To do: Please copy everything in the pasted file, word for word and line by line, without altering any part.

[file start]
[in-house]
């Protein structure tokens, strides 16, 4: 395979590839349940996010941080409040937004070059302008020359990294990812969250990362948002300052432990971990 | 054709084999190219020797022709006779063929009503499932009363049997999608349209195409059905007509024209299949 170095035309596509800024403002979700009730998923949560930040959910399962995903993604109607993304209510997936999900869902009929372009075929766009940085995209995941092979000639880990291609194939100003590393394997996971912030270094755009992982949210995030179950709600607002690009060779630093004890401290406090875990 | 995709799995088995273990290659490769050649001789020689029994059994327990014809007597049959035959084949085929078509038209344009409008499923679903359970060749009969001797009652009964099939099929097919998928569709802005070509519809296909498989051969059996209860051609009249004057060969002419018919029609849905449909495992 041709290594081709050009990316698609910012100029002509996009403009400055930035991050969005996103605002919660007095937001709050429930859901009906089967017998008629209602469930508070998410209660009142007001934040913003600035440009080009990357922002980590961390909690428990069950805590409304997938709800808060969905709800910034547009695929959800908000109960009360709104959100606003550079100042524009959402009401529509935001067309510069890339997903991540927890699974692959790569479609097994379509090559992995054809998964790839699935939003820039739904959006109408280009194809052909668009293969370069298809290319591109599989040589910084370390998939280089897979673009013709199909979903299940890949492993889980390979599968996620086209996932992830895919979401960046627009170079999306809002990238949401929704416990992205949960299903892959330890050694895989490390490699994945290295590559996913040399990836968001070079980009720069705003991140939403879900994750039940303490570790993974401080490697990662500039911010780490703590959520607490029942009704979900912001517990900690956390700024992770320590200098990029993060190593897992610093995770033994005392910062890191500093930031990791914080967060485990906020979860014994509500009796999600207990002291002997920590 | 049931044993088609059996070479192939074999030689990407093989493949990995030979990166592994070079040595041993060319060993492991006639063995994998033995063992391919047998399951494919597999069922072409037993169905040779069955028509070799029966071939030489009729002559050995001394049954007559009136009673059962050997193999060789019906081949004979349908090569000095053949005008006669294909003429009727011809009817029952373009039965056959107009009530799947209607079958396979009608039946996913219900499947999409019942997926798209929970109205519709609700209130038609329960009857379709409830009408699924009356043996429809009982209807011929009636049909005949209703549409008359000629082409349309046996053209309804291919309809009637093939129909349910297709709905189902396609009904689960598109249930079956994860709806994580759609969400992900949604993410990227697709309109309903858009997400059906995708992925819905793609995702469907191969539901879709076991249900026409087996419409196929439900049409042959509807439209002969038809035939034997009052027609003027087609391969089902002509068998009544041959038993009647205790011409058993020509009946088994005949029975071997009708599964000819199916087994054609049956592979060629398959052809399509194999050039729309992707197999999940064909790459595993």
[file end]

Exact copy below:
[in-house]
């Protein structure tokens, strides 16, 4: 395979590839349940996010941080409040937004070059302008020359990294990812969250990362948002300052432990971990 | 054709084999190219020797022709006779063929009503499932009363049997999608349209195409059905007509024209299949 170095035309596509800024403002979700009730998923949560930040959910399962995903993604109607993304209510997936999900869902009929372009075929766009940085995209995941092979000639880990291609194939100003590393394997996971912030270094755009992982949210995030179950709600607002690009060779630093004890401290406090875990 | 995709799995088995273990290659490769050649001789020689029994059994327990014809007597049959035959084949085929078509038209344009409008499923679903359970060749009969001797009652009964099939099929097919998928569709802005070509519809296909498989051969059996209860051609009249004057060969002419018919029609849905449909495992 041709290594081709050009990316698609910012100029002509996009403009400055930035991050969005996103605002919660007095937001709050429930859901009906089967017998008629209602469930508070998410209660009142007001934040913003600035440009080009990357922002980590961390909690428990069950805590409304997938709800808060969905709800910034547009695929959800908000109960009360709104959100606003550079100042524009959402009401529509935001067309510069890339997903991540927890699974692959790569479609097994379509090559992995054809998964790839699935939003820039739904959006109408280009194809052909668009293969370069298809290319591109599989040589910084370390998939280089897979673009013709199909979903299940890949492993889980390979599968996620086209996932992830895919979401960046627009170079999306809002990238949401929704416990992205949960299903892959330890050694895989490390490699994945290295590559996913040399990836968001070079980009720069705003991140939403879900994750039940303490570790993974401080490697990662500039911010780490703590959520607490029942009704979900912001517990900690956390700024992770320590200098990029993060190593897992610093995770033994005392910062890191500093930031990791914080967060485990906020979860014994509500009796999600207990002291002997920590 | 049931044993088609059996070479192939074999030689990407093989493949990995030979990166592994070079040595041993060319060993492991006639063995994998033995063992391919047998399951494919597999069922072409037993169905040779069955028509070799029966071939030489009729002559050995001394049954007559009136009673059962050997193999060789019906081949004979349908090569000095053949005008006669294909003429009727011809009817029952373009039965056959107009009530799947209607079958396979009608039946996913219900499947999409019942997926798209929970109205519709609700209130038609329960009857379709409830009408699924009356043996429809009982209807011929009636049909005949209703549409008359000629082409349309046996053209309804291919309809009637093939129909349910297709709905189902396609009904689960598109249930079956994860709806994580759609969400992900949604993410990227697709309109309903858009997400059906995708992925819905793609995702469907191969539901879709076991249900026409087996419409196929439900049409042959509807439209002969038809035939034997009052027609003027087609391969089902002509068998009544041959038993009647205790011409058993020509009946088994005949029975071997009708599964000819199916087994054609049956592979060629398959052809399509194999050039729309992707197999999940064909790459595993």